The University of North Carolina at Greensboro School of Music celebrates Felix Mendelssohn's 200th Birthday
On 16 October UNCG music professor Andrew Willis will mark the 200th anniversary of the birth of German composer Felix Mendelssohn with a recital played on a piano as old as the compositions themselves.
The recital will be performed on a Bösendorfer grand piano built in 1841, around the time when Mendelssohn wrote “A Midsummer Night’s Dream,” which includes the famous “Wedding March.”
"Performing on a period instrument lends authenticity to the music", Willis said to Lanita Withers Goins, University Relations. “On a Romantic piano, many unforeseen possibilities of color and timing emerge through the tone and touch of the instrument, and many exquisitely calculated details of the composer's notation can be clearly heard.”
Professor Andrew Willis is recognized for his performances on historical and modern pianos in the United States and abroad.
“I try to imagine what Mendelssohn would have liked to hear,” Willis added. “Since this is the kind of piano he would have played on, it gives me a better sense of imagining the kind of sound he had in mind when he wrote the music."
Born in Hamburg February 3, 1809, he grew up in Berlin where he was provided with a comprehensive classical education. At an unusually early age his exceptional musical talent became clear and was encouraged by a number of well-known teachers. From the age of 9 he composed short musical pieces, followed by his first symphony for string-instruments at the age of 12.
Jakob Ludwig Felix Mendelssohn Bartholdy , generally known in English speaking countries, as Felix Mendelssohn.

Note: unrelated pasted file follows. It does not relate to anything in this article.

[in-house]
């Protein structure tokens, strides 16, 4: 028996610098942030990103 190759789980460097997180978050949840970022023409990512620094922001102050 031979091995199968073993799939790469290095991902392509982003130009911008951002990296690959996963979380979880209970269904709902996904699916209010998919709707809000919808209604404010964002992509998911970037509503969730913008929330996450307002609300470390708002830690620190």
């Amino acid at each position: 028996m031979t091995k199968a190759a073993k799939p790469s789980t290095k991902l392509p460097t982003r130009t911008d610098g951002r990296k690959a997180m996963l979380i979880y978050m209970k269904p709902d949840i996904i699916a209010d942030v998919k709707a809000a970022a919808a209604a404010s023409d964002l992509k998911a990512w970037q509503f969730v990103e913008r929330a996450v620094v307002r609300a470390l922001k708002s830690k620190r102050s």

By his early death at the age of 38 he had written more than 400 pieces of music: Felix Mendelssohn Bartholdy is famous for his comprehensive and significant creations in the field of symphonies, choral symphonies and chamber music.
The University of North Carolina at Greensboro School of Music
The UNCG School of Music has long been recognized as one of the top music institutions in the United States and has been fully accredited by the National Association of Schools of Music since 1938. The school offers the only comprehensive music program from undergraduate through doctoral study in performance and music education in the state.
Music has been a central discipline at UNCG since the university's founding over a century ago. Progressing from a department to a professional School of Music by 1921, the school was the first in the South to offer an undergraduate music education degree (1912). During the 1920s, the North Carolina High School Music Contest Festival - the precursor of today's influential North Carolina Music Educators Association - arose on campus.
The School of Music consists of five academic departments. There are also other specialized programs within departments such as the Miles Davis Jazz Studies Program and Opera Theatre.
Today the UNCG School of Music consists of over 600 music majors taught by a faculty of more than 60. Their outstanding resources and environment have led to the school serving as host for several major organizations:
International Tuba and Euphonium Association
International Double Reed Society
North American Saxophone Alliance
College Music Society Southeastern Division
Society of Composers, Inc.
Society for Music Teacher Education
Studies in the UNCG School of Music complement rigorous professional training with a broad liberal education necessary for students to function effectively as teaching and performing musicians.
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